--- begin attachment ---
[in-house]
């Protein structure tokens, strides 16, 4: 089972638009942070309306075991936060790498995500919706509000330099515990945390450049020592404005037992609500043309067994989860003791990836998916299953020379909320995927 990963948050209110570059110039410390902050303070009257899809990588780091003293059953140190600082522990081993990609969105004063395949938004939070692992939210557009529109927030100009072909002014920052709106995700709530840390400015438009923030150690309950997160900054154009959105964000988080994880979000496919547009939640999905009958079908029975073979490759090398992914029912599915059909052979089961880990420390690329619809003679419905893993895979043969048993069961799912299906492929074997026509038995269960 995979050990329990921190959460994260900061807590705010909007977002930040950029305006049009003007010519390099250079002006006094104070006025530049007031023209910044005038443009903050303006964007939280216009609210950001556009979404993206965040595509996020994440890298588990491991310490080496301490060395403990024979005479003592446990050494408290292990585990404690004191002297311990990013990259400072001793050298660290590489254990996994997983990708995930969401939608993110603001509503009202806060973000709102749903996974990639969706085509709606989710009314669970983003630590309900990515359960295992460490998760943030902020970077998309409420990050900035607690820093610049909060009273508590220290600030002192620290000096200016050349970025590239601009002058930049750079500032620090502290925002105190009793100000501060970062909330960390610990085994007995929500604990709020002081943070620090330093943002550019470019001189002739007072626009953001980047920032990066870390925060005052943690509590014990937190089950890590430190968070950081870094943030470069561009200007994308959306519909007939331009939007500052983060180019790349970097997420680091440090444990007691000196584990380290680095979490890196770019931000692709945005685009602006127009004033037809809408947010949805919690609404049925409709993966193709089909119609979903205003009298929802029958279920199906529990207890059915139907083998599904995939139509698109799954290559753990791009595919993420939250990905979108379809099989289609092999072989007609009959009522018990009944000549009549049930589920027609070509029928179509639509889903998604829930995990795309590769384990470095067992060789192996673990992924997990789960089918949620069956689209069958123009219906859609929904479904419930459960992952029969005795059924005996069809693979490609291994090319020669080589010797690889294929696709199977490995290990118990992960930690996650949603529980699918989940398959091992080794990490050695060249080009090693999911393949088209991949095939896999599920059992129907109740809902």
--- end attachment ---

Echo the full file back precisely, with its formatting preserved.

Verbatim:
[in-house]
């Protein structure tokens, strides 16, 4: 089972638009942070309306075991936060790498995500919706509000330099515990945390450049020592404005037992609500043309067994989860003791990836998916299953020379909320995927 990963948050209110570059110039410390902050303070009257899809990588780091003293059953140190600082522990081993990609969105004063395949938004939070692992939210557009529109927030100009072909002014920052709106995700709530840390400015438009923030150690309950997160900054154009959105964000988080994880979000496919547009939640999905009958079908029975073979490759090398992914029912599915059909052979089961880990420390690329619809003679419905893993895979043969048993069961799912299906492929074997026509038995269960 995979050990329990921190959460994260900061807590705010909007977002930040950029305006049009003007010519390099250079002006006094104070006025530049007031023209910044005038443009903050303006964007939280216009609210950001556009979404993206965040595509996020994440890298588990491991310490080496301490060395403990024979005479003592446990050494408290292990585990404690004191002297311990990013990259400072001793050298660290590489254990996994997983990708995930969401939608993110603001509503009202806060973000709102749903996974990639969706085509709606989710009314669970983003630590309900990515359960295992460490998760943030902020970077998309409420990050900035607690820093610049909060009273508590220290600030002192620290000096200016050349970025590239601009002058930049750079500032620090502290925002105190009793100000501060970062909330960390610990085994007995929500604990709020002081943070620090330093943002550019470019001189002739007072626009953001980047920032990066870390925060005052943690509590014990937190089950890590430190968070950081870094943030470069561009200007994308959306519909007939331009939007500052983060180019790349970097997420680091440090444990007691000196584990380290680095979490890196770019931000692709945005685009602006127009004033037809809408947010949805919690609404049925409709993966193709089909119609979903205003009298929802029958279920199906529990207890059915139907083998599904995939139509698109799954290559753990791009595919993420939250990905979108379809099989289609092999072989007609009959009522018990009944000549009549049930589920027609070509029928179509639509889903998604829930995990795309590769384990470095067992060789192996673990992924997990789960089918949620069956689209069958123009219906859609929904479904419930459960992952029969005795059924005996069809693979490609291994090319020669080589010797690889294929696709199977490995290990118990992960930690996650949603529980699918989940398959091992080794990490050695060249080009090693999911393949088209991949095939896999599920059992129907109740809902």